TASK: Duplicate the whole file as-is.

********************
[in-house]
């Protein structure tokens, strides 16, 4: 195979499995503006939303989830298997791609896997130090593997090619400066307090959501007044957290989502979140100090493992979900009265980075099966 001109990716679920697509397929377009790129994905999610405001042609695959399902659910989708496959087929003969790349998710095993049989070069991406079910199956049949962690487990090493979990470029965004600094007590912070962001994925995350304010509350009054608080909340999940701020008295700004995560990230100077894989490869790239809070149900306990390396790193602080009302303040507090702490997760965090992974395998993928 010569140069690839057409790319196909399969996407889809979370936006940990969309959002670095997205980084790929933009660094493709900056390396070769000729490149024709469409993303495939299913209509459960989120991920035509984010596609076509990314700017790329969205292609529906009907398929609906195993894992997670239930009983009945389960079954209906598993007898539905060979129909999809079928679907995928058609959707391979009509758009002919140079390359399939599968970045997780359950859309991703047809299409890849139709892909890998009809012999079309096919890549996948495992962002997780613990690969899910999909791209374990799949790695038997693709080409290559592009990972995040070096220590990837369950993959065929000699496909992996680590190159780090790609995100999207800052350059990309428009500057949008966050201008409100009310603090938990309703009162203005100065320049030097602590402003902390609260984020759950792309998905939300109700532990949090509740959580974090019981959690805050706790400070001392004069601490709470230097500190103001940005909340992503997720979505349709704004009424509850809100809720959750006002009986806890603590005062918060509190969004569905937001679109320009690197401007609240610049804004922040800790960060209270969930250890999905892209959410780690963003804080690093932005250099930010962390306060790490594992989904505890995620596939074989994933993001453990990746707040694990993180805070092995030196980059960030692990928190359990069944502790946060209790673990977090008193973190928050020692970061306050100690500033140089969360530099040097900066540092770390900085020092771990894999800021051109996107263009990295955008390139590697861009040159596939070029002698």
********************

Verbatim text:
[in-house]
């Protein structure tokens, strides 16, 4: 195979499995503006939303989830298997791609896997130090593997090619400066307090959501007044957290989502979140100090493992979900009265980075099966 001109990716679920697509397929377009790129994905999610405001042609695959399902659910989708496959087929003969790349998710095993049989070069991406079910199956049949962690487990090493979990470029965004600094007590912070962001994925995350304010509350009054608080909340999940701020008295700004995560990230100077894989490869790239809070149900306990390396790193602080009302303040507090702490997760965090992974395998993928 010569140069690839057409790319196909399969996407889809979370936006940990969309959002670095997205980084790929933009660094493709900056390396070769000729490149024709469409993303495939299913209509459960989120991920035509984010596609076509990314700017790329969205292609529906009907398929609906195993894992997670239930009983009945389960079954209906598993007898539905060979129909999809079928679907995928058609959707391979009509758009002919140079390359399939599968970045997780359950859309991703047809299409890849139709892909890998009809012999079309096919890549996948495992962002997780613990690969899910999909791209374990799949790695038997693709080409290559592009990972995040070096220590990837369950993959065929000699496909992996680590190159780090790609995100999207800052350059990309428009500057949008966050201008409100009310603090938990309703009162203005100065320049030097602590402003902390609260984020759950792309998905939300109700532990949090509740959580974090019981959690805050706790400070001392004069601490709470230097500190103001940005909340992503997720979505349709704004009424509850809100809720959750006002009986806890603590005062918060509190969004569905937001679109320009690197401007609240610049804004922040800790960060209270969930250890999905892209959410780690963003804080690093932005250099930010962390306060790490594992989904505890995620596939074989994933993001453990990746707040694990993180805070092995030196980059960030692990928190359990069944502790946060209790673990977090008193973190928050020692970061306050100690500033140089969360530099040097900066540092770390900085020092771990894999800021051109996107263009990295955008390139590697861009040159596939070029002698």